Midweek Musings

"Good News”


      There was a man who ran a convenience store near where I pastored my first parish. I’d go in a few times every week to buy a soda or fill up my gas tank. The merchant knew me from the neighborhood; he wasn’t a member of my church but we met when I moved into his community. After introducing myself as local clergy he began greeting me the same way every time I went into his store.

           “What’s the good news, Preacher?” he would ask and I would reply in some witty manner, spouting off some report about the fine weather heading our way or the recent victory of a local sports team, the kindnesses of strangers, the hope for our youth. I always made sure I had something that would make him smile in agreement, something to say that could be counted as good news.

           Some weeks I struggled. Once there was a traffic accident right in front of his store, a woman was killed. There were national tragedies, a teenager in the community committed suicide. Lots of things happened while I was there, lots of bad things, terrible things; but even though we both knew what was foremost on our minds, what everybody else was talking about, what hard sorrow our families and friends were facing, he asked me the same question and I made sure to have some answer. It just became the way we said hello.

           I thought about this man as I sat down to write this musing. It’s been more than thirty years since I used to see him, more than twenty since he died; but his question still speaks to me, makes me struggle. There’s the aftermath of a terrible hurricane and a war raging in Ukraine. There are major issues of social justice, mental health concerns, always more suicides. There is racial unrest and more mass shootings. And still, there is this question put to people of faith, the question raised by people needing something that will unite and not divide, something that is hopeful and encouraging and true.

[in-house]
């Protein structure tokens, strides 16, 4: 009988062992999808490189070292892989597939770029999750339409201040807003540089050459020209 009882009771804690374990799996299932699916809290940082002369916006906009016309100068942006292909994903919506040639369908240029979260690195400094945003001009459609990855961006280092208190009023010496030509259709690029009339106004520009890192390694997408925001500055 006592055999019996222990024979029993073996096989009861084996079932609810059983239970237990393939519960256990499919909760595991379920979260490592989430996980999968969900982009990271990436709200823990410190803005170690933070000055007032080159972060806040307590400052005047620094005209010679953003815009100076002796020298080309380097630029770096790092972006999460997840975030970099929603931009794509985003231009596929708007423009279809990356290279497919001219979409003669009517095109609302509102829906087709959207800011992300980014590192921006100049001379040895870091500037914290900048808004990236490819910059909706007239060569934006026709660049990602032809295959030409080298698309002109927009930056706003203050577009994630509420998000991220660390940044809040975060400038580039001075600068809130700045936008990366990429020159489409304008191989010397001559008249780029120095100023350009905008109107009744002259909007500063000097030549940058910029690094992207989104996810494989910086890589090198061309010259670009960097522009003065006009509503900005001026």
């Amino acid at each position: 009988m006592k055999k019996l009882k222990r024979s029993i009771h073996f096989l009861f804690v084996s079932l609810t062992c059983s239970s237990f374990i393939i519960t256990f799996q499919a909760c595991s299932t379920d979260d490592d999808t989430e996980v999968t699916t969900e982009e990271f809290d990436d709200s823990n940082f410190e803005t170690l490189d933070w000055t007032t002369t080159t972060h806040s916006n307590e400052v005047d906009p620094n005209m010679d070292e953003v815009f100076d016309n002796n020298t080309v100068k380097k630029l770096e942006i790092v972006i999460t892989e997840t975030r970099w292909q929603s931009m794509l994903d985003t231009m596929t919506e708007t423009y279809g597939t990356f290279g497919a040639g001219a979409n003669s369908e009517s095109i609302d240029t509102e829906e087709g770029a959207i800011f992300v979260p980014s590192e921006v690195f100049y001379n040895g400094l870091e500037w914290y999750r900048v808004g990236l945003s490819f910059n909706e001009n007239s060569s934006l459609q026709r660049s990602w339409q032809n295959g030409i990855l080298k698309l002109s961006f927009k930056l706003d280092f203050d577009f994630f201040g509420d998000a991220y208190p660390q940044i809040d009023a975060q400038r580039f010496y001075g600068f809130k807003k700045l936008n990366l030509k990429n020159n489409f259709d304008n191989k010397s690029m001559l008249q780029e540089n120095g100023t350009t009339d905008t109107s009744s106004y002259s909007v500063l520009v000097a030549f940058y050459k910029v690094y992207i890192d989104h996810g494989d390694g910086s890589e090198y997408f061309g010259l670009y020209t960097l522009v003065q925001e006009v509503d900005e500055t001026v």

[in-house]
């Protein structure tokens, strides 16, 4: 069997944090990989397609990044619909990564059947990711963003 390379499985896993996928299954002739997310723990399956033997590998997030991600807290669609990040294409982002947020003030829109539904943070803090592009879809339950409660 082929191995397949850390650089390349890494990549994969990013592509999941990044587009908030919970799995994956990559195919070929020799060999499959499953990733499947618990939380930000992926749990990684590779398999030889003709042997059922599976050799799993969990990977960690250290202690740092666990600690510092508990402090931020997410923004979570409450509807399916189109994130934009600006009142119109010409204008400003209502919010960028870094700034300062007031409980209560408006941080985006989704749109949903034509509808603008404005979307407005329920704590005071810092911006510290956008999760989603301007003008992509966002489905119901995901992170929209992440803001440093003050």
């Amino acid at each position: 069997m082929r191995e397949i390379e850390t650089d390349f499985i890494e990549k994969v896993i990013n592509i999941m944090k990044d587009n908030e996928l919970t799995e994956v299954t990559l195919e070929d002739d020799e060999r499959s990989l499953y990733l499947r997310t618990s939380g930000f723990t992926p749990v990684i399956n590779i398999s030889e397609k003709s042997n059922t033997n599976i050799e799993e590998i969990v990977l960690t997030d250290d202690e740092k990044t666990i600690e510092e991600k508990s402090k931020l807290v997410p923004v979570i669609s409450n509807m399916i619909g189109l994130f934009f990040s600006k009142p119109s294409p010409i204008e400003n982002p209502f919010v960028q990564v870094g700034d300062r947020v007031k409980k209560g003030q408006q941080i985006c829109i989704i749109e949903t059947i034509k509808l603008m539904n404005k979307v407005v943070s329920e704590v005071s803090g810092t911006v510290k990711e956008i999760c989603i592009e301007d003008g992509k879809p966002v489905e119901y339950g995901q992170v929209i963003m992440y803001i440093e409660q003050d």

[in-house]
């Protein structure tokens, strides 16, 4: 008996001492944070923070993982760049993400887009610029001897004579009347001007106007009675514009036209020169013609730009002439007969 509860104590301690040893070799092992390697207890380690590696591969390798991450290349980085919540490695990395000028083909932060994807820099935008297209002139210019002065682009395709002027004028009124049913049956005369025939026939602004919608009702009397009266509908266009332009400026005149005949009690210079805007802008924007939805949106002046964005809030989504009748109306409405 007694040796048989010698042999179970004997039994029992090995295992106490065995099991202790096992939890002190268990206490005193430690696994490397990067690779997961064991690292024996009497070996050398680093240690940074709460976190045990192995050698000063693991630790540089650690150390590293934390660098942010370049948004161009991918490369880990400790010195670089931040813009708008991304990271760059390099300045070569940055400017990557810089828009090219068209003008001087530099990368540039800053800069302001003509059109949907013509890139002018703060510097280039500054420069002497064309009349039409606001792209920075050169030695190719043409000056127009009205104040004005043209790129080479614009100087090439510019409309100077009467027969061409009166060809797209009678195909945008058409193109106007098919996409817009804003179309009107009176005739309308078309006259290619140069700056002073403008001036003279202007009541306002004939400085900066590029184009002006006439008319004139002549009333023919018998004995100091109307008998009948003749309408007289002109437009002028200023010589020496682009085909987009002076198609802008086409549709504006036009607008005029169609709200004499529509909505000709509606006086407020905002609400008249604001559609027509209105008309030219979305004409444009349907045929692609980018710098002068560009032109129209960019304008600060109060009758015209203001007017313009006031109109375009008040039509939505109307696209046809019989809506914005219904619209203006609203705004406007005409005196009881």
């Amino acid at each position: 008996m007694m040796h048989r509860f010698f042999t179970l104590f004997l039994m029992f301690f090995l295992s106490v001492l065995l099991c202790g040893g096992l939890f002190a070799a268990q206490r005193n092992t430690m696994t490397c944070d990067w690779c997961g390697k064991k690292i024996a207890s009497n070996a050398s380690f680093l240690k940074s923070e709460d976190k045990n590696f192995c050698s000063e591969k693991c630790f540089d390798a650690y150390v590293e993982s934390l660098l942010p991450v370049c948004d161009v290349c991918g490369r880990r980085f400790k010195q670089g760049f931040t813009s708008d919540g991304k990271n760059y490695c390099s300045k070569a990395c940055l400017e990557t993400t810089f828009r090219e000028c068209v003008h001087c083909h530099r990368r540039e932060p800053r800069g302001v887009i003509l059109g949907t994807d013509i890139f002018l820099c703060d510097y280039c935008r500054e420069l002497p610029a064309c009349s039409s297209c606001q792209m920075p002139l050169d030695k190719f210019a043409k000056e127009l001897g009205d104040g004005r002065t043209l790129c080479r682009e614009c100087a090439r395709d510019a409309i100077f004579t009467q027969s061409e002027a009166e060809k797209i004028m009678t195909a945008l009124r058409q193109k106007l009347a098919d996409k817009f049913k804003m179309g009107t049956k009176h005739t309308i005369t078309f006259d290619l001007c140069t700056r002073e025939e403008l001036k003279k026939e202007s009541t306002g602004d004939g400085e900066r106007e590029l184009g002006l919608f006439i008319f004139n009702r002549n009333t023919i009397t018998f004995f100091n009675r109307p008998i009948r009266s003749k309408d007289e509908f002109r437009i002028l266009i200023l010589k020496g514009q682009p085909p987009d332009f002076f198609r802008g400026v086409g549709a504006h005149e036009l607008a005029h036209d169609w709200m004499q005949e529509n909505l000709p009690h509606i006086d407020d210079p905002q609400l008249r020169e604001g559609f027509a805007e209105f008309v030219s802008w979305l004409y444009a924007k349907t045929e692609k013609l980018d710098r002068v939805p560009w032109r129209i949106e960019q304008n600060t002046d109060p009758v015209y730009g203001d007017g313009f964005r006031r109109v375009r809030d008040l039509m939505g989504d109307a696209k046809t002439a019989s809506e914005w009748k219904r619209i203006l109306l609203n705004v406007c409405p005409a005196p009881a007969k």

So, this is what I would say to the old man who ran a convenience store in the late eighties and this is what I will say to you. Love is stronger than hatred. Goodness can overcome evil. We are more alike than we are different and we can all sit down together to make what is wrong right. We may not have the choice of what suffering we face. We do, however, always have the choice of what we do with it, whether we choose life or death, violence or peace, transforming and overcoming that which is unjust or letting the injustice take over our lives. Sometimes it seems like we will never find anything good to take away from something so bad but the truth is that we have before and we will again. We can hope because we have history. There is always good news; we may just have to look a little harder to find it.



You are the light of the world.